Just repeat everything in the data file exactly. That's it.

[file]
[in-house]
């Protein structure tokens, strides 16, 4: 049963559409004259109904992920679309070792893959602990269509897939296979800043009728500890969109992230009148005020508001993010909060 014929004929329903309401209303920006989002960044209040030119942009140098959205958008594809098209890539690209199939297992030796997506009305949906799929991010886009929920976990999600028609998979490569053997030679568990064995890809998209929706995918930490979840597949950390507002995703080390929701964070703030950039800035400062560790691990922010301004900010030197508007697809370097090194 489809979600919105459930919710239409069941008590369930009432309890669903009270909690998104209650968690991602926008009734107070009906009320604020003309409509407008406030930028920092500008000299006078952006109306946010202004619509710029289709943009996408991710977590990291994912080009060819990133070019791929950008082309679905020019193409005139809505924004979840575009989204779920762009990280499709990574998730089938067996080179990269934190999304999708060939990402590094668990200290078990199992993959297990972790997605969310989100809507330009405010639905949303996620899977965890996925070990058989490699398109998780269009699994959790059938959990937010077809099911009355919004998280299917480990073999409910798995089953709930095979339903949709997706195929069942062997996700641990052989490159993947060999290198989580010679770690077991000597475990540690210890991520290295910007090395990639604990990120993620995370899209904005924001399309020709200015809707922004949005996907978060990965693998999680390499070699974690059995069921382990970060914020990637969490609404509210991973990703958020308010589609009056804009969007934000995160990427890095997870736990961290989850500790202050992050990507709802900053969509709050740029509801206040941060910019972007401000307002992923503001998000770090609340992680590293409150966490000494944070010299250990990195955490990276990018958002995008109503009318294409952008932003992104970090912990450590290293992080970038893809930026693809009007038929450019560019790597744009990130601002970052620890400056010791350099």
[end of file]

[in-house]
């Protein structure tokens, strides 16, 4: 049963559409004259109904992920679309070792893959602990269509897939296979800043009728500890969109992230009148005020508001993010909060 014929004929329903309401209303920006989002960044209040030119942009140098959205958008594809098209890539690209199939297992030796997506009305949906799929991010886009929920976990999600028609998979490569053997030679568990064995890809998209929706995918930490979840597949950390507002995703080390929701964070703030950039800035400062560790691990922010301004900010030197508007697809370097090194 489809979600919105459930919710239409069941008590369930009432309890669903009270909690998104209650968690991602926008009734107070009906009320604020003309409509407008406030930028920092500008000299006078952006109306946010202004619509710029289709943009996408991710977590990291994912080009060819990133070019791929950008082309679905020019193409005139809505924004979840575009989204779920762009990280499709990574998730089938067996080179990269934190999304999708060939990402590094668990200290078990199992993959297990972790997605969310989100809507330009405010639905949303996620899977965890996925070990058989490699398109998780269009699994959790059938959990937010077809099911009355919004998280299917480990073999409910798995089953709930095979339903949709997706195929069942062997996700641990052989490159993947060999290198989580010679770690077991000597475990540690210890991520290295910007090395990639604990990120993620995370899209904005924001399309020709200015809707922004949005996907978060990965693998999680390499070699974690059995069921382990970060914020990637969490609404509210991973990703958020308010589609009056804009969007934000995160990427890095997870736990961290989850500790202050992050990507709802900053969509709050740029509801206040941060910019972007401000307002992923503001998000770090609340992680590293409150966490000494944070010299250990990195955490990276990018958002995008109503009318294409952008932003992104970090912990450590290293992080970038893809930026693809009007038929450019560019790597744009990130601002970052620890400056010791350099």